Sunday, April 30, 2017

Tips for Running Morning Meeting


I have favorite part of my day and in my classroom this year it is done two times a day. I love teaching morning meeting.And if you haven't read it, I did a post a while ago with some of the concepts I teach and you can read that here. At the secondary level I try to be mindful that my students are older and need to start focusing that way. Morning meeting does focus on life skills like reading a calendar and looking up the weather but, some teachers feel that it is something that should only be done at the elementary level. I say, as long as it is kept age appropriate there is nothing wrong with working on these skills. So in this post I have 5 tips that has made my morning meeting more functional and purposeful for my students.

1. Break Up Morning Meeting into Focused Groups

It was one of the best things I did this year. I have students who are non-verbal and use communication devices who need a lot of functional skills. They are perfect candidates for Core Vocabulary instruction and the other half of my class is very verbal to the point that they can move beyond the functional basics and have more responsibility. So I have 2 morning meetings and split them this way. That means that I have differentiated everything that I do to meet the needs of these two groups. I have been able to really work with these two groups on the specific needs they have and because of this I have students that have made leaps and bounds in terms of understanding basic and more complex concepts involved with morning meeting.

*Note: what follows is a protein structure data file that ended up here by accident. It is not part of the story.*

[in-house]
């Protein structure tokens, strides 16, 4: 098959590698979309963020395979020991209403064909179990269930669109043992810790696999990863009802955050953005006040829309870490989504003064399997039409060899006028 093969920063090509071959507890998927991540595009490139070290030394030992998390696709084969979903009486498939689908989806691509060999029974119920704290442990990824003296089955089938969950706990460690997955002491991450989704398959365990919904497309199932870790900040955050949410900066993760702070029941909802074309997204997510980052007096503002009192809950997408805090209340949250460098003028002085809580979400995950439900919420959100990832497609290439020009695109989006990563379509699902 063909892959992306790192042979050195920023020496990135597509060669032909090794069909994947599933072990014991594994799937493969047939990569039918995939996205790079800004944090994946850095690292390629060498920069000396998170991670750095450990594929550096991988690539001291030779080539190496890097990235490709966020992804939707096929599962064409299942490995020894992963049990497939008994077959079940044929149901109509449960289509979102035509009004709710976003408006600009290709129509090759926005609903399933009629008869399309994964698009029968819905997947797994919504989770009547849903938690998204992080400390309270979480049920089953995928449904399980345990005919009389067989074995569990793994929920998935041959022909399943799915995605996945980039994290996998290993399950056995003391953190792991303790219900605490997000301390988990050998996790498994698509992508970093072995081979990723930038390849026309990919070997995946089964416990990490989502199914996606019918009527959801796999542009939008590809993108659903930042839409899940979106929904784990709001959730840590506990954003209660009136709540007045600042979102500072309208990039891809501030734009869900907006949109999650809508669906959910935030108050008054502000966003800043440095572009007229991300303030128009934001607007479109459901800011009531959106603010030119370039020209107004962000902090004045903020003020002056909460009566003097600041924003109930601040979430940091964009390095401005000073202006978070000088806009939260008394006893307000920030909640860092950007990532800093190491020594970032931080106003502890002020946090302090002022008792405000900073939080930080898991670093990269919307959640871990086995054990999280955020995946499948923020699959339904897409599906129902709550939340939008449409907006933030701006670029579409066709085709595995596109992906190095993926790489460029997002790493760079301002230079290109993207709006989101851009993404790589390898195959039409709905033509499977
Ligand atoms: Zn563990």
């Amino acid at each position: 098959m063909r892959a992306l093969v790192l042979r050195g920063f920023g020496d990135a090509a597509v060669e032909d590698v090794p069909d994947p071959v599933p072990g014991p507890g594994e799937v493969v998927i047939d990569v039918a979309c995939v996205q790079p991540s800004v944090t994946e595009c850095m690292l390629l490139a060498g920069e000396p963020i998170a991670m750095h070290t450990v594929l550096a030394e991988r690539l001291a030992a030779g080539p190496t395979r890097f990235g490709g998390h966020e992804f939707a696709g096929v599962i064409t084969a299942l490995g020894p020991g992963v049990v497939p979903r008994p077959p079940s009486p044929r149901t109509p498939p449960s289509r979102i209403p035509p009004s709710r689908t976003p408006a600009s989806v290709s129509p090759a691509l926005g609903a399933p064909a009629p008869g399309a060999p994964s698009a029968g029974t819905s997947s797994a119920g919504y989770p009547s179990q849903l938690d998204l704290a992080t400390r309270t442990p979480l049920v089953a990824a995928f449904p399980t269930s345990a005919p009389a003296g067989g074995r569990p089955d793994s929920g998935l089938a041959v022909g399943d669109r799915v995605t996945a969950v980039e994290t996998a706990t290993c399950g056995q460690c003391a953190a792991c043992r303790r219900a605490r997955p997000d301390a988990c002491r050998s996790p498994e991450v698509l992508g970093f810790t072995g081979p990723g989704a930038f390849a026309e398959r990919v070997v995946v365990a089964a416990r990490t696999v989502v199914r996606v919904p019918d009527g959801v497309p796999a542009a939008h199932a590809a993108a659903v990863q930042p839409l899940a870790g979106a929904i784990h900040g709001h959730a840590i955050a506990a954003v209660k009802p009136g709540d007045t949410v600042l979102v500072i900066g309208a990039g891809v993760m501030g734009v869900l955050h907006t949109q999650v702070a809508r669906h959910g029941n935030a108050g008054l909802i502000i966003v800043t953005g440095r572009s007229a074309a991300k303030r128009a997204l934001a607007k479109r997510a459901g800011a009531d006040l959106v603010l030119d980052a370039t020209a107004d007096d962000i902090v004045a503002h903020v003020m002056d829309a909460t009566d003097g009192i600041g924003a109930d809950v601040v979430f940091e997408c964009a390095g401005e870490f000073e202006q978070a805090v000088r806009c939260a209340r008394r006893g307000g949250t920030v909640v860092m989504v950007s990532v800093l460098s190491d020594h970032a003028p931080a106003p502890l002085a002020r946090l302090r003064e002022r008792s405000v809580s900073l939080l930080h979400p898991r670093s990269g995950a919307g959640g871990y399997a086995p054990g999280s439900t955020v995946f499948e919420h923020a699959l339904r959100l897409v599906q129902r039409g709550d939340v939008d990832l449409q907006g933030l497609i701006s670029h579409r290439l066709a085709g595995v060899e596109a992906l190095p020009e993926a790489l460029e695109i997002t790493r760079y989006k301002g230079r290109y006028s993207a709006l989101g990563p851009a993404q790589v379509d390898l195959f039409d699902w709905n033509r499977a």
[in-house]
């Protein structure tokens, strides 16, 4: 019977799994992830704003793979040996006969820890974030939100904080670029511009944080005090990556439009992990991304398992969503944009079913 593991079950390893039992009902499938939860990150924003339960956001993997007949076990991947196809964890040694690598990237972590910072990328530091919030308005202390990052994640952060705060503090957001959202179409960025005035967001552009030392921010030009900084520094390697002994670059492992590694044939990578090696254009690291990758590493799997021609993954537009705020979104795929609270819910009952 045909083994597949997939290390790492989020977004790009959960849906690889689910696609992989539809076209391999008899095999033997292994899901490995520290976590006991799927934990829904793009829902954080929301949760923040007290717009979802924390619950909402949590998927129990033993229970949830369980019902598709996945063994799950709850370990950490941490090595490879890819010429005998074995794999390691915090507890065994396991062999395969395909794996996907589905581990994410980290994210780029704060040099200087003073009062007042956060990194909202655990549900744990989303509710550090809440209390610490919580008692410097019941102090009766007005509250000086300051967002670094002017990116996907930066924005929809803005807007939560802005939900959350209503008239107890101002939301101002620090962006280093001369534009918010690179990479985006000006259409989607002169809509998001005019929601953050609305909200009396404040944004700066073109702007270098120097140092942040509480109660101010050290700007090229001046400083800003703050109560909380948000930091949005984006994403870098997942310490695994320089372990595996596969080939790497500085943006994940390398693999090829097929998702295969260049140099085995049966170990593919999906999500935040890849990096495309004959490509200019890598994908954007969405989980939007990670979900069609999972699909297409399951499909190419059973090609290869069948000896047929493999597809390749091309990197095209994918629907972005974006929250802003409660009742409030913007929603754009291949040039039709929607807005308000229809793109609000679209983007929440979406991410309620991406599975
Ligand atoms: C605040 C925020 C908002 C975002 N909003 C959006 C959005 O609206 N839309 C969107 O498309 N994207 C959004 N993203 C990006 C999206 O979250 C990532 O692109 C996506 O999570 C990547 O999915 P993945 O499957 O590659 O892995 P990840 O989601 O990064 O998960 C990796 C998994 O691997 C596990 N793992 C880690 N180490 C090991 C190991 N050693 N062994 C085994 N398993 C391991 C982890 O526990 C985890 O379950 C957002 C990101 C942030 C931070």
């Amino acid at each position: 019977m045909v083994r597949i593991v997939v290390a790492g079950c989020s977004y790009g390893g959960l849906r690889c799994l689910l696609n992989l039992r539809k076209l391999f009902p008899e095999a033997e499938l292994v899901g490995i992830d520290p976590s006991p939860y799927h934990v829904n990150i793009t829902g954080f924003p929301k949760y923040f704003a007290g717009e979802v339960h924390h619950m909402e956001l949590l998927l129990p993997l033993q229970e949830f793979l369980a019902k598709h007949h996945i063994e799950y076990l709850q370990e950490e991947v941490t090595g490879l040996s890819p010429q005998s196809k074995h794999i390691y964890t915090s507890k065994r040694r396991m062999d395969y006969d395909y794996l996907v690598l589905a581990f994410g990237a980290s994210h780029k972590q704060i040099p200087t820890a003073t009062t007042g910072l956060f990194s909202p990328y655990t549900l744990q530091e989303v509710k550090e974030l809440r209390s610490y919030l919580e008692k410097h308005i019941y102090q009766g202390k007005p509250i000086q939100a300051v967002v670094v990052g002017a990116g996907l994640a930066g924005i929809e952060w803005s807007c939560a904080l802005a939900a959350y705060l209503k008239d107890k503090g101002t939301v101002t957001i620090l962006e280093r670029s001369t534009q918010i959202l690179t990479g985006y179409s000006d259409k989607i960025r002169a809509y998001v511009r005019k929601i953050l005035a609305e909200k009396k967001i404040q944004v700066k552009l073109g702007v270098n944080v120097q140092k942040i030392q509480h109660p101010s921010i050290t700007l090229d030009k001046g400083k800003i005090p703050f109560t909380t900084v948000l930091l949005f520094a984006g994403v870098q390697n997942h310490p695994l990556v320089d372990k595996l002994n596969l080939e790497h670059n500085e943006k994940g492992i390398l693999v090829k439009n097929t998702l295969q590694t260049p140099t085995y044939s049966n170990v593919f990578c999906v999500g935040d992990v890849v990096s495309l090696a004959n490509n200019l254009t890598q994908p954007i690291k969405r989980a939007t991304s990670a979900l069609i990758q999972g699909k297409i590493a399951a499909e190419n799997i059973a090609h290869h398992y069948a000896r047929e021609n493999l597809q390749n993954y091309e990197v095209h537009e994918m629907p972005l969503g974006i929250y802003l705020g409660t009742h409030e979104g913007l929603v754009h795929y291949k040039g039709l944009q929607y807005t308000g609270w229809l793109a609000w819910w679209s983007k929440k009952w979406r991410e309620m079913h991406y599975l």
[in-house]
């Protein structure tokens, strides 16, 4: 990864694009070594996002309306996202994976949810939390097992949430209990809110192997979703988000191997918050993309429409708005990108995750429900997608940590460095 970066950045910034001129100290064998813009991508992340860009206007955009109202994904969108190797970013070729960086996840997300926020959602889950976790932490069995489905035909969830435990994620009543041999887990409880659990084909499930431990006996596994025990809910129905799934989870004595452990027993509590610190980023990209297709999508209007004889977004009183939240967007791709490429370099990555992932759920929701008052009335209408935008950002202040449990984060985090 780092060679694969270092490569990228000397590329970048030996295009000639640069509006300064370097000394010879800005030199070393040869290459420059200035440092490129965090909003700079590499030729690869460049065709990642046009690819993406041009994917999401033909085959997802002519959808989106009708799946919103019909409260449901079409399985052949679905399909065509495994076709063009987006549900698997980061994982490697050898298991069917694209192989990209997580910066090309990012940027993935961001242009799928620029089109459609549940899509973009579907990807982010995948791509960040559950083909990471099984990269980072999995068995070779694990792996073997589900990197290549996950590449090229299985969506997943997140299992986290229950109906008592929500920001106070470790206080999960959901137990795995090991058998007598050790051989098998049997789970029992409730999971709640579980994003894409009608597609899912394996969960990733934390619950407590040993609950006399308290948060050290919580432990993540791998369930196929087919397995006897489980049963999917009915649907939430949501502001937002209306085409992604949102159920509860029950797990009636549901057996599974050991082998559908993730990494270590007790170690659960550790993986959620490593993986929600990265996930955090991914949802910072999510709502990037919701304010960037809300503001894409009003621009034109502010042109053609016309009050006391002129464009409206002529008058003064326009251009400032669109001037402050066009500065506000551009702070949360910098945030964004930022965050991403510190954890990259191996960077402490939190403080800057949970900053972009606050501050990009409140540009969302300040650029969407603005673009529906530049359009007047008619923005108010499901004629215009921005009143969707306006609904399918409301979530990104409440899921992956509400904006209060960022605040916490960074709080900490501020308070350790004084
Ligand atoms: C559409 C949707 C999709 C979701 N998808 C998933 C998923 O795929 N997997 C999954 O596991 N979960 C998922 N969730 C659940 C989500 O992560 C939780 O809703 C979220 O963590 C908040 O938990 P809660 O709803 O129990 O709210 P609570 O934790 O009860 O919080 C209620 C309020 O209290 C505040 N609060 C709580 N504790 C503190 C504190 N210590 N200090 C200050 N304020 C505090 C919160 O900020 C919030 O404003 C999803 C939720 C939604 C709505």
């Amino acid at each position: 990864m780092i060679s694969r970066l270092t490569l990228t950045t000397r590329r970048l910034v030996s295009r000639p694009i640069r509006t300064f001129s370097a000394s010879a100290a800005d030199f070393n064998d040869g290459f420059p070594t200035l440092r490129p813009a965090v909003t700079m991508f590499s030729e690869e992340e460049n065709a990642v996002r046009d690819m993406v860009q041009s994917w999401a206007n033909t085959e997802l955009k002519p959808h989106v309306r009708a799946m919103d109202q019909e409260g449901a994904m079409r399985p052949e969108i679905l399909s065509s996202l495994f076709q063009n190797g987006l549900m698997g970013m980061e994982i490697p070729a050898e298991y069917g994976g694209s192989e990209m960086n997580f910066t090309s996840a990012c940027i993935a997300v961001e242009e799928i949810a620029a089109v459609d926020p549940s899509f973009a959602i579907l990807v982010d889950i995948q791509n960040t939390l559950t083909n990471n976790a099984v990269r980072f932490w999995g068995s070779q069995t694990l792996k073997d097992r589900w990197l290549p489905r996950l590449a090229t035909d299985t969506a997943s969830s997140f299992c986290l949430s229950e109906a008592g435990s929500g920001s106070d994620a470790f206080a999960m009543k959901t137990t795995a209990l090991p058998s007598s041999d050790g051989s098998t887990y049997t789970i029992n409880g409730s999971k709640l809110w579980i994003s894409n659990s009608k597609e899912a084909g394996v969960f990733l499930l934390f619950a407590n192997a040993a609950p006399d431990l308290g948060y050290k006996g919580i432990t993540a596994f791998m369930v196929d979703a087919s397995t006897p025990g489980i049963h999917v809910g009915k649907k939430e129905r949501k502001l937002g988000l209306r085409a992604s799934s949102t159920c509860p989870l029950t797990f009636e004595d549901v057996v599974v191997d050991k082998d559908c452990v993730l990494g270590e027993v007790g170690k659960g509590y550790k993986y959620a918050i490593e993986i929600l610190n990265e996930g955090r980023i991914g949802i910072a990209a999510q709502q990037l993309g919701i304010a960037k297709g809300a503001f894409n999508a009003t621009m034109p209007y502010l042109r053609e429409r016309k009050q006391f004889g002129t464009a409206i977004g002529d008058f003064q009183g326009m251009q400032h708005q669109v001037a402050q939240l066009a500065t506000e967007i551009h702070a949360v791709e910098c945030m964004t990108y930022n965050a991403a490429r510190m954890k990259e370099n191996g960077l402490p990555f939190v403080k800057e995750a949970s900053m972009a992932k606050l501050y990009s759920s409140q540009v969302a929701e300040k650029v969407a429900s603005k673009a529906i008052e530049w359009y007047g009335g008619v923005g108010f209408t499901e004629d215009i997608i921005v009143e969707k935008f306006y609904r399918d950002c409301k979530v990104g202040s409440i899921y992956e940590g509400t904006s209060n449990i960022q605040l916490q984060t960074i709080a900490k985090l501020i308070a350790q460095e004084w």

2. Use Interactive Materials to Keep Students Engaged